I get a lot of comments like 'How did you fit that into that little square?' Really, I can't answer the question because I don't know, somehow it happens miraculously. I clear my mind and let my pencil lead the way.
All you need to do is first lightly sketch your image into the square to make sure it all fits into that space. This initial light sketch will save you a lot of time.
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Examples and exercises that show you exactly how to go about drawing.
I had a couple of goes to fit the cat in and to get the right proportions.
When I looked at it next day, I thought it was too long in the body. So, I erased his feet and drew them in again, closer to his body.
It's probably still not right but it looks alright to me. I am doing this sheet of thumbnail drawings for my own benefit, and I'm happy, so mission accomplished!
It's amazing what you see when you check your artwork the next day. Somehow, mistakes are more obvious so wait about 24 hours before declaring any piece is finished.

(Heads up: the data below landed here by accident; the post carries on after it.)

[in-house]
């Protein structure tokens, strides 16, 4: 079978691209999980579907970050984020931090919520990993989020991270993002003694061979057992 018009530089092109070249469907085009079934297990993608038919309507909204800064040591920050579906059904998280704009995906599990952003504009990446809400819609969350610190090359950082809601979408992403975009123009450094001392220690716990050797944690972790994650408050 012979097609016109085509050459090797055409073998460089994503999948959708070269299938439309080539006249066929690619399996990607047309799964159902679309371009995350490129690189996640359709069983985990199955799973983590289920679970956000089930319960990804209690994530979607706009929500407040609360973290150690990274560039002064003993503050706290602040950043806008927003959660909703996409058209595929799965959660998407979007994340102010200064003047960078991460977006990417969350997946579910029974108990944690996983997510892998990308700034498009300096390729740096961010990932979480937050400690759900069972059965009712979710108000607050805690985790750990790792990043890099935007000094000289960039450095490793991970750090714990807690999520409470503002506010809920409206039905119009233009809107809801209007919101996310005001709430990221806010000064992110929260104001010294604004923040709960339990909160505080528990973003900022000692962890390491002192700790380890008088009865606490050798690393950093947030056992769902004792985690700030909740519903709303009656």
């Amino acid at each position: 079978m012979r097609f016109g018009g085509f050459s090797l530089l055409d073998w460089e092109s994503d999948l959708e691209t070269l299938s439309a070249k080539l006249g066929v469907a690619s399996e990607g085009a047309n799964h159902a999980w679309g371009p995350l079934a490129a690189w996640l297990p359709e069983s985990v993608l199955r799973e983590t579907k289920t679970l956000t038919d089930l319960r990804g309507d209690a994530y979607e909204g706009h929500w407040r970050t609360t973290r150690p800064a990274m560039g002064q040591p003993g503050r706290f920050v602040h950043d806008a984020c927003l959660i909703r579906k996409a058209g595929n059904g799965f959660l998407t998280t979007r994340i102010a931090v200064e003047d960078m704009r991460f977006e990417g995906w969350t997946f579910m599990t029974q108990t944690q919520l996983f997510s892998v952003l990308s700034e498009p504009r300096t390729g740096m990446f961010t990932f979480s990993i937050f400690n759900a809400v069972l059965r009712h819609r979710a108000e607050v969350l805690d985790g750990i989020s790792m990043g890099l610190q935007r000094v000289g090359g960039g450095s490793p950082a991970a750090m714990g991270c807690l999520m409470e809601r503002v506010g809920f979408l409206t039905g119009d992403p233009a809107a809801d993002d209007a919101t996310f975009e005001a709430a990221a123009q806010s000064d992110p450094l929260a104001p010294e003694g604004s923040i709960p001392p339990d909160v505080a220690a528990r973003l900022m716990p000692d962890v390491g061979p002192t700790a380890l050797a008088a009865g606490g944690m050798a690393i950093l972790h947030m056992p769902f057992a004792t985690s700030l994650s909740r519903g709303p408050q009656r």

Thumbnail sketches are usually used by artists to quickly capture an impression or an idea, and then they transfer it onto a canvas later on.
I just love to draw them because they only take minutes to complete.
It's a good idea if you keep a handy sized notepad with you at all times, so you can sketch anything that takes your eye.
The examples you see here are roughly 1½ inches square on my paper.
Here is the remainder of my thumbnail drawings - that now completes my first page of thumbnails.
This is how the whole page looks.
It has given me great joy to learn that you are inspired by thumbnail drawings so thank you for your feedback.
I discovered that I prefer to cut an A4 gridded page in half because then I'm not so impatient to see the finished page. Half a page is much more do-able.
If you are interested, here are more for your browsing pleasure:
You are welcome to copy them, in fact I encourage you to at least have a go. When you finish, you feel this immense pride and satisfaction, truly there's nothing like it.
Here is a grid for you to save and print - see the directions below to keep this grid on your computer.